This year decide to do something different with your goals for the new year. Many times we have goals for the new year just for them to go by the wayside. I am sure you had all the intentions in the world to follow through with your goals for the year. Unfortunately, the next year end comes and you think to yourself, “I did not see my goal through last year why do this again?” Some researchers have stated that 80% of new years resolutions fail by February. That statistic is startling! Come January everyone is hitting the gym, it is completely packed, and you have to fight for a space to get a workout in. Come the end of January the usual crowd is back and the hype has died down. So you may be asking, “How do I stay the course?”
- SET REALISTIC GOALS. Unrealistic expectations are the catalyst to failure in many areas. Unrealistic expectations lead to feelings of resentment, anger, isolation, and hopelessness. If you break your goals down into smaller and more obtainable goals it will be easier to gain more momentum.
- WRITE OUT YOUR GOALS. Have your goal visible so you can see it daily. You can use your goal as a type of affirmation.
- MAKE YOUR GOALS SPECIFIC. Sometime we overwhelm ourselves with the big picture. Having more clear cut goals will make them easier to attain.If it helps break your goals into categories for example: mental. emotional, physical, spiritual, financial/business.
- WRITE YOUR GOALS IN A POSITIVE TONE. Instead of saying stop being late for work (negative view) change your goal to a positive. For example, be on time for work or be 5 minutes early to work everyday. Reframing is a helpful tool to help you see things in a different way.
- HAVE AN ACCOUNTABILITY PARTNER. Share your goals with other people who can help support you and keep you accountable.
This is an exciting time of year when you can have a fresh start. Take charge of your mental health today! Seek out the help of a counselor or professional if need be. Set attainable goals to achieve for yourself and have an amazing New Year!
“I do not know how I am supposed to make it through the Holidays”, “I have four family functions that I have to fake it through”, “This is the first Christmas without her being around”, “I am not going to be able to face my family”. The Holidays can be a joyous time, but can also bring up the heartache that you are currently facing. The Holidays are a time of year when everyone in the family comes together. There is a lot of pressure during the holidays to be happy and fun-loving. However, you may have lost loved ones, have to face the person who abused you at a young age, have nowhere to go for the holidays or have unresolved conflict with members of the family. You may feel your family will ask questions about your marriage that you are not ready to answer. You may not be ready to see everyone with their family intact because you are missing your loved one who has passed or your children are with their dad’s side of the family this time around. The Holidays can bring on stress, depression, anxiety, and isolation. Following these tips can help alleviate the holiday blues:
- Give yourself grace. You do not have to push your emotions to the side just becausse it is the holidays. If you have lossed a loved one, are feeling lonely after a breakup, or are experiencing guilt from a seperation/divorce it is okay to experience emotions. Having the holidays without a loved one can be very difficult. Knowing the stages of grief: Denial, Anger, Bargaining, Depression, and Acceptance may be helpful in navigating your feelings.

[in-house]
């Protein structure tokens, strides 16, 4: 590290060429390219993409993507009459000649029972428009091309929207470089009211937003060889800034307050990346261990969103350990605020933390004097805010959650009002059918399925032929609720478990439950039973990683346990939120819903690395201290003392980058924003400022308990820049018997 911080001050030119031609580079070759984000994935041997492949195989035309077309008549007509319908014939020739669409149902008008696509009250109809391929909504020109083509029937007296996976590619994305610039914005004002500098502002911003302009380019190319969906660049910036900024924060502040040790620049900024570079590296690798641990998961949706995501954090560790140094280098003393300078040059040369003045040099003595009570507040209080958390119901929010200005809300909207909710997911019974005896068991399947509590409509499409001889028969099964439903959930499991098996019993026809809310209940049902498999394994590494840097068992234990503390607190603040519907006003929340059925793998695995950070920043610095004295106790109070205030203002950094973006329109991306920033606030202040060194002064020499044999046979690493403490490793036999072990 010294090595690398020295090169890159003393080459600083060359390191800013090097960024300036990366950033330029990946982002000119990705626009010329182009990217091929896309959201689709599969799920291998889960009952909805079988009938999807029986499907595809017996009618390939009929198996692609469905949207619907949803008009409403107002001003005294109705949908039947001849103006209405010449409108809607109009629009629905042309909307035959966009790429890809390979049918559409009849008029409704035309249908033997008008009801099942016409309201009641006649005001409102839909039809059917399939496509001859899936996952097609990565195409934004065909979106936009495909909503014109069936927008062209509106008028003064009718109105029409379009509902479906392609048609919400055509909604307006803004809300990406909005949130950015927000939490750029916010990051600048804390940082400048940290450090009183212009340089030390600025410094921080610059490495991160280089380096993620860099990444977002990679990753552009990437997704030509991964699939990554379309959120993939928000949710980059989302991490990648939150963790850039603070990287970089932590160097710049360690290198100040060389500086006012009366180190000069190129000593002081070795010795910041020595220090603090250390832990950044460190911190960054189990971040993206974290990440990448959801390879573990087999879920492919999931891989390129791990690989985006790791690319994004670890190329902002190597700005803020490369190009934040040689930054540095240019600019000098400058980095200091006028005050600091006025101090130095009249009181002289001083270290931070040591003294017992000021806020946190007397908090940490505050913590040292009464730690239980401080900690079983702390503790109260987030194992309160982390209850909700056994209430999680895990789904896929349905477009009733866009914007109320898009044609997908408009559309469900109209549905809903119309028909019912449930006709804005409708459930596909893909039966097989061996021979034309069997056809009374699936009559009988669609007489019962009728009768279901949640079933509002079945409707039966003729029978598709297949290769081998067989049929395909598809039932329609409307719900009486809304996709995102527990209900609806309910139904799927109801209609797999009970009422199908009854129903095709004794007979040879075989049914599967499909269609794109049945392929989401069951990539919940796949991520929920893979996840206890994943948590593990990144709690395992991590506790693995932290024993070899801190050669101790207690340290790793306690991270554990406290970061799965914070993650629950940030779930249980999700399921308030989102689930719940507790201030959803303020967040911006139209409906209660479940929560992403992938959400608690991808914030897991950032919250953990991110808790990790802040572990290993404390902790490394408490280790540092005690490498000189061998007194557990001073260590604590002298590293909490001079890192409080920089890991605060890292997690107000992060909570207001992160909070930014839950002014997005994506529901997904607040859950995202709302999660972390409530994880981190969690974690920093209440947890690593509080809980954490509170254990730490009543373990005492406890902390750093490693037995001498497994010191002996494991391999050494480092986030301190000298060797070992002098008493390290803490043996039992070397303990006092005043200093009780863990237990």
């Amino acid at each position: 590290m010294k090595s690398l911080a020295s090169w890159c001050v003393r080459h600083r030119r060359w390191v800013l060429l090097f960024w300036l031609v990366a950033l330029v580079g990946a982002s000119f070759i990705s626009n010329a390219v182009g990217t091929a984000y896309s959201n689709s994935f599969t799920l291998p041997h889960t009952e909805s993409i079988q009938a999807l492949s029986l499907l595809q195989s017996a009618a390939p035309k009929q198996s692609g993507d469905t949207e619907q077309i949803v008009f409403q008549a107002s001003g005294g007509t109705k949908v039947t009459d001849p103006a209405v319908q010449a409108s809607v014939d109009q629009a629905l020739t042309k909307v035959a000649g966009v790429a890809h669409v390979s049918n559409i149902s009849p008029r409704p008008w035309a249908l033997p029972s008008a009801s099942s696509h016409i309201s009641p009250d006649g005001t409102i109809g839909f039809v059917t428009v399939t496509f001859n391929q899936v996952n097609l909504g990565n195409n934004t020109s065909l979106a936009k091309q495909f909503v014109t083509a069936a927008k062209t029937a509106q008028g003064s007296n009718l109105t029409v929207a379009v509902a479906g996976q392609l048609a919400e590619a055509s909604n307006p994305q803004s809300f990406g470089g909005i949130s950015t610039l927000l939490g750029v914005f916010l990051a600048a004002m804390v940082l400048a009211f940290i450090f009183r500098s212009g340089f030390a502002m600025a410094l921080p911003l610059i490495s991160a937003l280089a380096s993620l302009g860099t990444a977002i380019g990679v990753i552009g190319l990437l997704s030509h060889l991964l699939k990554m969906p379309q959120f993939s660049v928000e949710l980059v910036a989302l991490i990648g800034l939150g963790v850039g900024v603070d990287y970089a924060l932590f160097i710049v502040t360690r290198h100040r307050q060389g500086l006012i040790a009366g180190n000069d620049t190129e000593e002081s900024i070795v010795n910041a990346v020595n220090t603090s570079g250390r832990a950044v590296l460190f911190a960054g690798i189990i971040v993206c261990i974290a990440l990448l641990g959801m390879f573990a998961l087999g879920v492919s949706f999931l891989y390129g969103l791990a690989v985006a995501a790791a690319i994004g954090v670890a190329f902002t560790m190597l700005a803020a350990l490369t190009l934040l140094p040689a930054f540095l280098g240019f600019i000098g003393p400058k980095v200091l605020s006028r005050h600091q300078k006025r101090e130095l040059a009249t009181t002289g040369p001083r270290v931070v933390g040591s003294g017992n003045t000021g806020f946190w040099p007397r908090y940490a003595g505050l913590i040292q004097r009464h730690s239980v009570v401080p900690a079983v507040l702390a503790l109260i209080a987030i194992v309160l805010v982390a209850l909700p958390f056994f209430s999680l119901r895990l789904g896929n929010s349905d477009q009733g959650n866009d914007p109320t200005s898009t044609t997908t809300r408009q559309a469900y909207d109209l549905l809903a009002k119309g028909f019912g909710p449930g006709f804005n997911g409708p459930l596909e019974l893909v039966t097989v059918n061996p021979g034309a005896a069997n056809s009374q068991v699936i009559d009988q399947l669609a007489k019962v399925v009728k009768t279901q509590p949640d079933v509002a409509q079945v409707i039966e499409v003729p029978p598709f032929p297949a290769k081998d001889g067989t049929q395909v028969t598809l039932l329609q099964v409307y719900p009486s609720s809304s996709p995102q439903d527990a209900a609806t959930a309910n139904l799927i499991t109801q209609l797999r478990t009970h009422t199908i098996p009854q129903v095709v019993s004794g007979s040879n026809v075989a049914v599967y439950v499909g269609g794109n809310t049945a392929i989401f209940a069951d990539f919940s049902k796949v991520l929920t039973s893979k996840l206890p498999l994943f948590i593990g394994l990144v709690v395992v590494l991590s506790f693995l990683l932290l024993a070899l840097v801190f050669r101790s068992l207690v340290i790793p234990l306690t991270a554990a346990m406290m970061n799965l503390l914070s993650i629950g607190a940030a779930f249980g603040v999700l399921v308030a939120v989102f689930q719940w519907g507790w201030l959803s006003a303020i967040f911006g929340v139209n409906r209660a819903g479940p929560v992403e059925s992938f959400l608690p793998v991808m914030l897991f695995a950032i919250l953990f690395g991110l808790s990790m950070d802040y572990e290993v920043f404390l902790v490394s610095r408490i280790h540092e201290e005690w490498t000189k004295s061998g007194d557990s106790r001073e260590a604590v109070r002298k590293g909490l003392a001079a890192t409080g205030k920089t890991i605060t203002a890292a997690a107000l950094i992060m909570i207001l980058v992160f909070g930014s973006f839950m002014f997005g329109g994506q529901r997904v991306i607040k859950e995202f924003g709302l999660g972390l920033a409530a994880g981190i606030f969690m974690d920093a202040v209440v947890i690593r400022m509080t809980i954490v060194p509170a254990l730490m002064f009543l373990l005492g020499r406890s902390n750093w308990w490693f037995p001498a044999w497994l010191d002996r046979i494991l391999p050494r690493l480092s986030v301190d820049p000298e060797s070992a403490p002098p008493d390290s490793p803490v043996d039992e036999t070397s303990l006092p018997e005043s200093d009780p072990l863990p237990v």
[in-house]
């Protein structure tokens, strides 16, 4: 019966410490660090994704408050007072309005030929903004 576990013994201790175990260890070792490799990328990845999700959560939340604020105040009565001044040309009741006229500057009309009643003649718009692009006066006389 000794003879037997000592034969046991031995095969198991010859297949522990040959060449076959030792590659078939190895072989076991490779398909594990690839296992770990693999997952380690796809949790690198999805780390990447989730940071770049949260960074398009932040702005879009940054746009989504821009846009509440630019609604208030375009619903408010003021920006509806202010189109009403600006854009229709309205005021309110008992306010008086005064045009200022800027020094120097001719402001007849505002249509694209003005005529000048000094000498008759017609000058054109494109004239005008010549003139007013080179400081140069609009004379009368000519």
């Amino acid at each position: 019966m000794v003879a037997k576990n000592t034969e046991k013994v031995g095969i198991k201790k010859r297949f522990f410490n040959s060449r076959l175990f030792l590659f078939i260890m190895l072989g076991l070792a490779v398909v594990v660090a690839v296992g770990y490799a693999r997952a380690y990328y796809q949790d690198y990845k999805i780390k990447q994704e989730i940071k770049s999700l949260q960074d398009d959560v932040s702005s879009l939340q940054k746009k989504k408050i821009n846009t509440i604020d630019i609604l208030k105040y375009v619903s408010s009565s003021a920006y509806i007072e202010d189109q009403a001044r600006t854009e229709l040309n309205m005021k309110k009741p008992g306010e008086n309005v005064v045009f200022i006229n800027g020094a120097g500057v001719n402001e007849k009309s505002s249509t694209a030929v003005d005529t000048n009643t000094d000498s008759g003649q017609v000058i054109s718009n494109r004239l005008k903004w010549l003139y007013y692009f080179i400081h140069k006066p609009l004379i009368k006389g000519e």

- Express your feelings. Do not be afraid to express the emotions that you are feeling inside. Having a support system is a key factor in alleviating anxiety and depression. Many times you may feel like talking about what you are feeling may be burdensome to others so you choose to withhold your feelings. However, letting unexpressed feelings build up can lead to anxiety, isolation, and depression. Others in the family may feel the same as you and may be able to help you talk your feelings through or help you have a sense of comradery and normalcy.
- Set firm boundaries. It is okay to say no and outline what is and is not acceptable for you. You may have mutiple functions that you are invited to and feel obligated to attend. If you feel stretched thin over the holiday it is okay to not attend or to attend for a specific amount of time that you feel is acceptable. It is okay to have an exit strategy. If you feel overwhelmed you can excuse yourself and go for a walk or take some time to regather yourself. You do not have to feel that you have to “keep it together”. Wearing a mask only makes you feel more isolated and depressed.
- Keep up your self-care routine. It can be easy to get so wrapped up in the busyness of the holidays that you forget about prioritizing yourself. Maintaining adequate self-care and coping skills will be the main ways to decrease anxiety and depression. You can try deep breathing, yoga/excercise, mindfulness, getting creative, and journaling/affirmations.
- Notice your triggers. Know what makes you upset during family gatherings or specific thoughts that you have going into the holidays. Change your thoughts to become more positive to break out of negative thought patterns and feedback loops that heighten stress. Try a thankfulness journal to help breed more positivity.
- Seek out the help of a professional if you feel unable to manage. If you feel overly anxious and stressed about the holidays or having to interact a counselor can help you navigate these feelings. Coundelors you are unable to process what is going on it is okay to seek out the help from a counselor. Counselors can help you process through your triggers and give you coping skills to alleviate the stresses you are currently facing.